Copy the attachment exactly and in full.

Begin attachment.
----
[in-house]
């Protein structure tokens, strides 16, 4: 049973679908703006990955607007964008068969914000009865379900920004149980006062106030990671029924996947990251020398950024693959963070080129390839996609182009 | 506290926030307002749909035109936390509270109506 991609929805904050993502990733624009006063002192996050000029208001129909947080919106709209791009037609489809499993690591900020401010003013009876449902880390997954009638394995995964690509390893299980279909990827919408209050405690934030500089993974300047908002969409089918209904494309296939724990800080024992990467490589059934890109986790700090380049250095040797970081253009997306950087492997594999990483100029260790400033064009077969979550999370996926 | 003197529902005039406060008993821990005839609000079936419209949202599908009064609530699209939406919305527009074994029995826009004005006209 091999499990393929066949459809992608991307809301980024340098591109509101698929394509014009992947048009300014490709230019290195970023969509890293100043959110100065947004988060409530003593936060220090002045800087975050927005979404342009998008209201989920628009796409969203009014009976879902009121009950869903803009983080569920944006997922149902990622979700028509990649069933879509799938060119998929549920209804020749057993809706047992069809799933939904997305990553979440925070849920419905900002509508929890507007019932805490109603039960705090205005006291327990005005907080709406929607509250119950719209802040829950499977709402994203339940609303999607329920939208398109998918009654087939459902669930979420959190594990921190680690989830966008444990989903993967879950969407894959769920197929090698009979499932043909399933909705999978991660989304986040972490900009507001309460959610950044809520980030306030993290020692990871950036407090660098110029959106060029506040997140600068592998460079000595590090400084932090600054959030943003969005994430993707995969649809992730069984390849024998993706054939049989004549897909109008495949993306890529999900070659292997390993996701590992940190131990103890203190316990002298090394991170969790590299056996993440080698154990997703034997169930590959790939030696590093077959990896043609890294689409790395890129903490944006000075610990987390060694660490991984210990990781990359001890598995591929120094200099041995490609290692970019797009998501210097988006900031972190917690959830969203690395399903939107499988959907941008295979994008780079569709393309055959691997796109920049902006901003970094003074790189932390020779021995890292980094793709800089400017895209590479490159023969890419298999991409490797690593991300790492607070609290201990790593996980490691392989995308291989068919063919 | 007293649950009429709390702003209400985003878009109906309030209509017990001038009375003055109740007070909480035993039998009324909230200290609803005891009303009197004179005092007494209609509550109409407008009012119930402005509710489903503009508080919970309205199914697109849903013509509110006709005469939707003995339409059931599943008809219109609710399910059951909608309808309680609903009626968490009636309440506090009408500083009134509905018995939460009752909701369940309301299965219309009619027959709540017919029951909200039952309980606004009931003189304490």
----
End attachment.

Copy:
[in-house]
């Protein structure tokens, strides 16, 4: 049973679908703006990955607007964008068969914000009865379900920004149980006062106030990671029924996947990251020398950024693959963070080129390839996609182009 | 506290926030307002749909035109936390509270109506 991609929805904050993502990733624009006063002192996050000029208001129909947080919106709209791009037609489809499993690591900020401010003013009876449902880390997954009638394995995964690509390893299980279909990827919408209050405690934030500089993974300047908002969409089918209904494309296939724990800080024992990467490589059934890109986790700090380049250095040797970081253009997306950087492997594999990483100029260790400033064009077969979550999370996926 | 003197529902005039406060008993821990005839609000079936419209949202599908009064609530699209939406919305527009074994029995826009004005006209 091999499990393929066949459809992608991307809301980024340098591109509101698929394509014009992947048009300014490709230019290195970023969509890293100043959110100065947004988060409530003593936060220090002045800087975050927005979404342009998008209201989920628009796409969203009014009976879902009121009950869903803009983080569920944006997922149902990622979700028509990649069933879509799938060119998929549920209804020749057993809706047992069809799933939904997305990553979440925070849920419905900002509508929890507007019932805490109603039960705090205005006291327990005005907080709406929607509250119950719209802040829950499977709402994203339940609303999607329920939208398109998918009654087939459902669930979420959190594990921190680690989830966008444990989903993967879950969407894959769920197929090698009979499932043909399933909705999978991660989304986040972490900009507001309460959610950044809520980030306030993290020692990871950036407090660098110029959106060029506040997140600068592998460079000595590090400084932090600054959030943003969005994430993707995969649809992730069984390849024998993706054939049989004549897909109008495949993306890529999900070659292997390993996701590992940190131990103890203190316990002298090394991170969790590299056996993440080698154990997703034997169930590959790939030696590093077959990896043609890294689409790395890129903490944006000075610990987390060694660490991984210990990781990359001890598995591929120094200099041995490609290692970019797009998501210097988006900031972190917690959830969203690395399903939107499988959907941008295979994008780079569709393309055959691997796109920049902006901003970094003074790189932390020779021995890292980094793709800089400017895209590479490159023969890419298999991409490797690593991300790492607070609290201990790593996980490691392989995308291989068919063919 | 007293649950009429709390702003209400985003878009109906309030209509017990001038009375003055109740007070909480035993039998009324909230200290609803005891009303009197004179005092007494209609509550109409407008009012119930402005509710489903503009508080919970309205199914697109849903013509509110006709005469939707003995339409059931599943008809219109609710399910059951909608309808309680609903009626968490009636309440506090009408500083009134509905018995939460009752909701369940309301299965219309009619027959709540017919029951909200039952309980606004009931003189304490």